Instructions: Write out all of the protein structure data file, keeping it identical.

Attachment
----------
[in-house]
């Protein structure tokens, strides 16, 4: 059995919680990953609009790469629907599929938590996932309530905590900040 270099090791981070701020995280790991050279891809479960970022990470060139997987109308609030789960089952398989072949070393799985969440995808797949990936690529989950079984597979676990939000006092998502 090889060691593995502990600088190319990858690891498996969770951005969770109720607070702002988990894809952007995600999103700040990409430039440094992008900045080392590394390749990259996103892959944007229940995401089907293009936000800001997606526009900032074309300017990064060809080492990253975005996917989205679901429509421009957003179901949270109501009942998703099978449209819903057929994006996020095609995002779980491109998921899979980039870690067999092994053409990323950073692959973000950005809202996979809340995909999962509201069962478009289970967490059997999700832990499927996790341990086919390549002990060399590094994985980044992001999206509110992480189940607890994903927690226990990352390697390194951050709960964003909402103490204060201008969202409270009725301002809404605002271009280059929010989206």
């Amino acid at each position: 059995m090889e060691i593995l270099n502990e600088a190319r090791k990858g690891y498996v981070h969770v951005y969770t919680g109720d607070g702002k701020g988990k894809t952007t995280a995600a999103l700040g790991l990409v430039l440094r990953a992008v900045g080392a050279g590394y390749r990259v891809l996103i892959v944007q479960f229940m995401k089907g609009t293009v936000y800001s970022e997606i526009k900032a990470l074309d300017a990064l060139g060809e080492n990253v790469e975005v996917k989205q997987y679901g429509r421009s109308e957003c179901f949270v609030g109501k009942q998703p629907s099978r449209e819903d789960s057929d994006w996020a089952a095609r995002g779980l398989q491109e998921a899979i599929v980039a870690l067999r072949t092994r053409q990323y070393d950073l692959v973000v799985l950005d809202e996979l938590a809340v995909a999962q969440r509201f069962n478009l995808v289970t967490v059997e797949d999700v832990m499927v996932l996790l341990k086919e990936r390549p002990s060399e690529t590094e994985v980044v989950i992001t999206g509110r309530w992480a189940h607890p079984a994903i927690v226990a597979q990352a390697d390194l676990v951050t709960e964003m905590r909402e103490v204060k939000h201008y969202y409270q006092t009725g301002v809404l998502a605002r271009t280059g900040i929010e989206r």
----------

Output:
[in-house]
């Protein structure tokens, strides 16, 4: 059995919680990953609009790469629907599929938590996932309530905590900040 270099090791981070701020995280790991050279891809479960970022990470060139997987109308609030789960089952398989072949070393799985969440995808797949990936690529989950079984597979676990939000006092998502 090889060691593995502990600088190319990858690891498996969770951005969770109720607070702002988990894809952007995600999103700040990409430039440094992008900045080392590394390749990259996103892959944007229940995401089907293009936000800001997606526009900032074309300017990064060809080492990253975005996917989205679901429509421009957003179901949270109501009942998703099978449209819903057929994006996020095609995002779980491109998921899979980039870690067999092994053409990323950073692959973000950005809202996979809340995909999962509201069962478009289970967490059997999700832990499927996790341990086919390549002990060399590094994985980044992001999206509110992480189940607890994903927690226990990352390697390194951050709960964003909402103490204060201008969202409270009725301002809404605002271009280059929010989206």
């Amino acid at each position: 059995m090889e060691i593995l270099n502990e600088a190319r090791k990858g690891y498996v981070h969770v951005y969770t919680g109720d607070g702002k701020g988990k894809t952007t995280a995600a999103l700040g790991l990409v430039l440094r990953a992008v900045g080392a050279g590394y390749r990259v891809l996103i892959v944007q479960f229940m995401k089907g609009t293009v936000y800001s970022e997606i526009k900032a990470l074309d300017a990064l060139g060809e080492n990253v790469e975005v996917k989205q997987y679901g429509r421009s109308e957003c179901f949270v609030g109501k009942q998703p629907s099978r449209e819903d789960s057929d994006w996020a089952a095609r995002g779980l398989q491109e998921a899979i599929v980039a870690l067999r072949t092994r053409q990323y070393d950073l692959v973000v799985l950005d809202e996979l938590a809340v995909a999962q969440r509201f069962n478009l995808v289970t967490v059997e797949d999700v832990m499927v996932l996790l341990k086919e990936r390549p002990s060399e690529t590094e994985v980044v989950i992001t999206g509110r309530w992480a189940h607890p079984a994903i927690v226990a597979q990352a390697d390194l676990v951050t709960e964003m905590r909402e103490v204060k939000h201008y969202y409270q006092t009725g301002v809404l998502a605002r271009t280059g900040i929010e989206r």